UCL Institute of Cardiovascular Science


February 2015


Editor - Ruth Lovering

Biocurators at UCL

We are very pleased to welcome Hadil Alrohaif and Klaus Mitchell, UCL MSc students who joined the Cardiovascular Gene Annotation team last month. They have both chosen to undertake a 6-month annotation project with us. Hadil has a clinical background and is particularly interested in using GO to annotate proteins involved in folic acid metabolism, due to her interest in folate metabolism and pregnancy. Whereas Klaus is using GO to describe the proteins involved in hereditary hemochromatosis, with advice from Dr Ann Walker, who has undertaken research into this disease for over 15 years.

Gene annotation

Based on the EBI statistics,  3rd January 2015, this project has associated over 32,000 GO terms to 4,400 proteins, 22,210 of which are to 2,467 human proteins. In addition, we have submitted 1158 protein-protein interactions (PPIs) to IntAct, from the curation of 131 papers, which are now exported to public PPI databases.

Rachael is in the process of drawing up guidelines for functional annotation of microRNAs. These guidelines will be agreed in consultation with the GO Consortium and will provide a reference manual for any curator wishing to curate miRNAs using Gene Ontology. She is also annotating the human proteins that are responsible for miRNA processing, for example Dicer and Drosha, as currently these are not well represented in GO.

The BHF biocurator team has recently focused on annotation of proteins associated with cardiac conduction, with the annotation of the role of many of these proteins in cardiac conduction now completed. The annotation of this field has been undertaken by several different GO Consortium members and 143 GO terms have been created to improve the annotation of this research area. These new terms have now been used to annotate 284 human proteins, providing 792 GO annotations. Of these, 326 annotations (associated with 80 human proteins) were submitted by the BHF biocurators. In addition, 72 proteins were prioritised for annotation due to their known role in cardiac conduction, or their association with cardiac diseases, such as SCN5A, which is associated with several cardiac diseases, including long QT syndrome. There are now 5,484 GO annotations associated with these 72 human proteins, of which 2,032 are BHF supported.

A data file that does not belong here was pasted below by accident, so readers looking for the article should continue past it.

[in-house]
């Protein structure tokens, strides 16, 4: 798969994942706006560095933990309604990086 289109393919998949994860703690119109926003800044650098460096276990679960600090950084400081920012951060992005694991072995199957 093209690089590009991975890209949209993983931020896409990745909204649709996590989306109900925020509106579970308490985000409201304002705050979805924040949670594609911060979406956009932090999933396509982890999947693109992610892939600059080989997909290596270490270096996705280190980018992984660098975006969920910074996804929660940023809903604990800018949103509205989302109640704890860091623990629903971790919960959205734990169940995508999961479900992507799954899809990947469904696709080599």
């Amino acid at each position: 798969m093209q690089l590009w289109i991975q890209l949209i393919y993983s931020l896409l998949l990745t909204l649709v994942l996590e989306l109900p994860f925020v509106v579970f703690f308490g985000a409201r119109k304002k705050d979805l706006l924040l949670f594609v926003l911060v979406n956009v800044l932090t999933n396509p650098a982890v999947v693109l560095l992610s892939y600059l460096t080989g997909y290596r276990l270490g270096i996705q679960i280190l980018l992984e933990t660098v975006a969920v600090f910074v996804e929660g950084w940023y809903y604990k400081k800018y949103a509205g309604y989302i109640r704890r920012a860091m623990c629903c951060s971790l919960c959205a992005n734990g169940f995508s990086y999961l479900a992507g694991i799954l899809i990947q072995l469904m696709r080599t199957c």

Community engagement

Registration to our eighth 2-day Bioinformatics and GO Annotation Workshop (20-21 April 2015) is now open. This 2-day course provides hands-on training in the use of GO, as well as other bioinformatics resources, such as UniProt, Ensembl, Biomart, IntAct and Cytoscape. As always this workshop is freely available to all biological or biomedical Ph.D. and Post-Doc research scientists. Although, as this course is supported by the BHF, attendees working in a non-cardiovascular area will be asked for a donation to cover the cost of refreshments and printing of their copy of the workbook provided. If you wish to attend, please register online.

Upcoming meetings

In March, Ruth will be presenting a poster, in a poster discussion session, entitled: The Cardiovascular Gene Annotation Initiative: Impact on Data Analysis at the 83rd European Atherosclerosis Society Congress, in Glasgow.

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